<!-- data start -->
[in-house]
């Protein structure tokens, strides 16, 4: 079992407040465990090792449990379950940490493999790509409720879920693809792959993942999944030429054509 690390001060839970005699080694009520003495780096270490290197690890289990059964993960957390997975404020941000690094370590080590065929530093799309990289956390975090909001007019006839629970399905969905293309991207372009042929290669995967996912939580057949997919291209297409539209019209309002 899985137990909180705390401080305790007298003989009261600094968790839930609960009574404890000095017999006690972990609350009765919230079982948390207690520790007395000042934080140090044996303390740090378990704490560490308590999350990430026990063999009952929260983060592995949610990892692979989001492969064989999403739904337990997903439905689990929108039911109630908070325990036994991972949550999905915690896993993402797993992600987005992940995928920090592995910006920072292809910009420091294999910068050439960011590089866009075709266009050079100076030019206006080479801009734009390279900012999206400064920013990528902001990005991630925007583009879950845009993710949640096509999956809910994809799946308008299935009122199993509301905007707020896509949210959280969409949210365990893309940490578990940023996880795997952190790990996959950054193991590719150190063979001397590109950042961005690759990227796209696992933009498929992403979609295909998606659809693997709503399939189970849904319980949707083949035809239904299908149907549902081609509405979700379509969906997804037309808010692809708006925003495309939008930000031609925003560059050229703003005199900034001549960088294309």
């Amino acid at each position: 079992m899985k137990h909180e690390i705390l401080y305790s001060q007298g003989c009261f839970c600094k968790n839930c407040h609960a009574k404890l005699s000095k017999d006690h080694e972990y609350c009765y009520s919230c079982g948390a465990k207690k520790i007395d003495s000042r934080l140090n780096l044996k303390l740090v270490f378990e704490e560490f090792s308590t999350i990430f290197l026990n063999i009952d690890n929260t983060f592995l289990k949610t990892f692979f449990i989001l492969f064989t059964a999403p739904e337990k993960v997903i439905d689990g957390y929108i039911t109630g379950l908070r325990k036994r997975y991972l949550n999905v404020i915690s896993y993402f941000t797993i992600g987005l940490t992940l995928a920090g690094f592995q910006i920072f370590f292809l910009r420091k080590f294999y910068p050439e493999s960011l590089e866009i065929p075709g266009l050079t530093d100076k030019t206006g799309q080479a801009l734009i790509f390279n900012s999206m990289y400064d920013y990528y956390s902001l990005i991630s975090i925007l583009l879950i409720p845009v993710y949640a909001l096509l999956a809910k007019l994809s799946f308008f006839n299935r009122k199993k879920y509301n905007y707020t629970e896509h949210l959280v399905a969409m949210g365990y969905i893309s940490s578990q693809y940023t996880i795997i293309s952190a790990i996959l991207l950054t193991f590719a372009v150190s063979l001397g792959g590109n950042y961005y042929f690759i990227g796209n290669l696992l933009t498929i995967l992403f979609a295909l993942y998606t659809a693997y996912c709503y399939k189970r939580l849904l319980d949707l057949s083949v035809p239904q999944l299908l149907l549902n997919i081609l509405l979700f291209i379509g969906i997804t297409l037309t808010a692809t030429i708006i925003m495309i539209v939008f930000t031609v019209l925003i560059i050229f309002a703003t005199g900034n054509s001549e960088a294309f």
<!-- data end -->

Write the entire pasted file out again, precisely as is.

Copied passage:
[in-house]
């Protein structure tokens, strides 16, 4: 079992407040465990090792449990379950940490493999790509409720879920693809792959993942999944030429054509 690390001060839970005699080694009520003495780096270490290197690890289990059964993960957390997975404020941000690094370590080590065929530093799309990289956390975090909001007019006839629970399905969905293309991207372009042929290669995967996912939580057949997919291209297409539209019209309002 899985137990909180705390401080305790007298003989009261600094968790839930609960009574404890000095017999006690972990609350009765919230079982948390207690520790007395000042934080140090044996303390740090378990704490560490308590999350990430026990063999009952929260983060592995949610990892692979989001492969064989999403739904337990997903439905689990929108039911109630908070325990036994991972949550999905915690896993993402797993992600987005992940995928920090592995910006920072292809910009420091294999910068050439960011590089866009075709266009050079100076030019206006080479801009734009390279900012999206400064920013990528902001990005991630925007583009879950845009993710949640096509999956809910994809799946308008299935009122199993509301905007707020896509949210959280969409949210365990893309940490578990940023996880795997952190790990996959950054193991590719150190063979001397590109950042961005690759990227796209696992933009498929992403979609295909998606659809693997709503399939189970849904319980949707083949035809239904299908149907549902081609509405979700379509969906997804037309808010692809708006925003495309939008930000031609925003560059050229703003005199900034001549960088294309």
């Amino acid at each position: 079992m899985k137990h909180e690390i705390l401080y305790s001060q007298g003989c009261f839970c600094k968790n839930c407040h609960a009574k404890l005699s000095k017999d006690h080694e972990y609350c009765y009520s919230c079982g948390a465990k207690k520790i007395d003495s000042r934080l140090n780096l044996k303390l740090v270490f378990e704490e560490f090792s308590t999350i990430f290197l026990n063999i009952d690890n929260t983060f592995l289990k949610t990892f692979f449990i989001l492969f064989t059964a999403p739904e337990k993960v997903i439905d689990g957390y929108i039911t109630g379950l908070r325990k036994r997975y991972l949550n999905v404020i915690s896993y993402f941000t797993i992600g987005l940490t992940l995928a920090g690094f592995q910006i920072f370590f292809l910009r420091k080590f294999y910068p050439e493999s960011l590089e866009i065929p075709g266009l050079t530093d100076k030019t206006g799309q080479a801009l734009i790509f390279n900012s999206m990289y400064d920013y990528y956390s902001l990005i991630s975090i925007l583009l879950i409720p845009v993710y949640a909001l096509l999956a809910k007019l994809s799946f308008f006839n299935r009122k199993k879920y509301n905007y707020t629970e896509h949210l959280v399905a969409m949210g365990y969905i893309s940490s578990q693809y940023t996880i795997i293309s952190a790990i996959l991207l950054t193991f590719a372009v150190s063979l001397g792959g590109n950042y961005y042929f690759i990227g796209n290669l696992l933009t498929i995967l992403f979609a295909l993942y998606t659809a693997y996912c709503y399939k189970r939580l849904l319980d949707l057949s083949v035809p239904q999944l299908l149907l549902n997919i081609l509405l979700f291209i379509g969906i997804t297409l037309t808010a692809t030429i708006i925003m495309i539209v939008f930000t031609v019209l925003i560059i050229f309002a703003t005199g900034n054509s001549e960088a294309f």